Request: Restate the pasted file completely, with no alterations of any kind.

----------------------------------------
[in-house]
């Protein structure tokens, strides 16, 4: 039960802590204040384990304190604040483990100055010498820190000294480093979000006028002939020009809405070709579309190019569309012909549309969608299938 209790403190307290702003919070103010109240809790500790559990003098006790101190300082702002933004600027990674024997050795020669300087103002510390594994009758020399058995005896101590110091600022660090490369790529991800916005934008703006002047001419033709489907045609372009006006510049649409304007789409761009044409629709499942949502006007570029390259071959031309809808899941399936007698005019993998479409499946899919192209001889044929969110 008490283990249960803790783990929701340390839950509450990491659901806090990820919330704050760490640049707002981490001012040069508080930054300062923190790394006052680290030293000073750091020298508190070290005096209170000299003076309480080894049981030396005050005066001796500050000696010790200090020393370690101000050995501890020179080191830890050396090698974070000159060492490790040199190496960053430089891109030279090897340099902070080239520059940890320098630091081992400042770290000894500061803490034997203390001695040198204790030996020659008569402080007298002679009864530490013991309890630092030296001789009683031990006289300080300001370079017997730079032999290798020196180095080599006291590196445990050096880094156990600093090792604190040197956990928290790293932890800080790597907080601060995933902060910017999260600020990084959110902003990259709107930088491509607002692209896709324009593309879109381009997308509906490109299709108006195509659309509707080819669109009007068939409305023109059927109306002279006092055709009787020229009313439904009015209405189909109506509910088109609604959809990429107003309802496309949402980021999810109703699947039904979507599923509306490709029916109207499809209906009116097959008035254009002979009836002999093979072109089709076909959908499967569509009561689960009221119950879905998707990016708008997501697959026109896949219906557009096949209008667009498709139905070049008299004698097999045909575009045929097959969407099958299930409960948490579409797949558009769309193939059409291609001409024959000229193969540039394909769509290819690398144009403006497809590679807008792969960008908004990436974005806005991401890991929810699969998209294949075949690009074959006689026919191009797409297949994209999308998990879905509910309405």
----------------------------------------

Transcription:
[in-house]
């Protein structure tokens, strides 16, 4: 039960802590204040384990304190604040483990100055010498820190000294480093979000006028002939020009809405070709579309190019569309012909549309969608299938 209790403190307290702003919070103010109240809790500790559990003098006790101190300082702002933004600027990674024997050795020669300087103002510390594994009758020399058995005896101590110091600022660090490369790529991800916005934008703006002047001419033709489907045609372009006006510049649409304007789409761009044409629709499942949502006007570029390259071959031309809808899941399936007698005019993998479409499946899919192209001889044929969110 008490283990249960803790783990929701340390839950509450990491659901806090990820919330704050760490640049707002981490001012040069508080930054300062923190790394006052680290030293000073750091020298508190070290005096209170000299003076309480080894049981030396005050005066001796500050000696010790200090020393370690101000050995501890020179080191830890050396090698974070000159060492490790040199190496960053430089891109030279090897340099902070080239520059940890320098630091081992400042770290000894500061803490034997203390001695040198204790030996020659008569402080007298002679009864530490013991309890630092030296001789009683031990006289300080300001370079017997730079032999290798020196180095080599006291590196445990050096880094156990600093090792604190040197956990928290790293932890800080790597907080601060995933902060910017999260600020990084959110902003990259709107930088491509607002692209896709324009593309879109381009997308509906490109299709108006195509659309509707080819669109009007068939409305023109059927109306002279006092055709009787020229009313439904009015209405189909109506509910088109609604959809990429107003309802496309949402980021999810109703699947039904979507599923509306490709029916109207499809209906009116097959008035254009002979009836002999093979072109089709076909959908499967569509009561689960009221119950879905998707990016708008997501697959026109896949219906557009096949209008667009498709139905070049008299004698097999045909575009045929097959969407099958299930409960948490579409797949558009769309193939059409291609001409024959000229193969540039394909769509290819690398144009403006497809590679807008792969960008908004990436974005806005991401890991929810699969998209294949075949690009074959006689026919191009797409297949994209999308998990879905509910309405």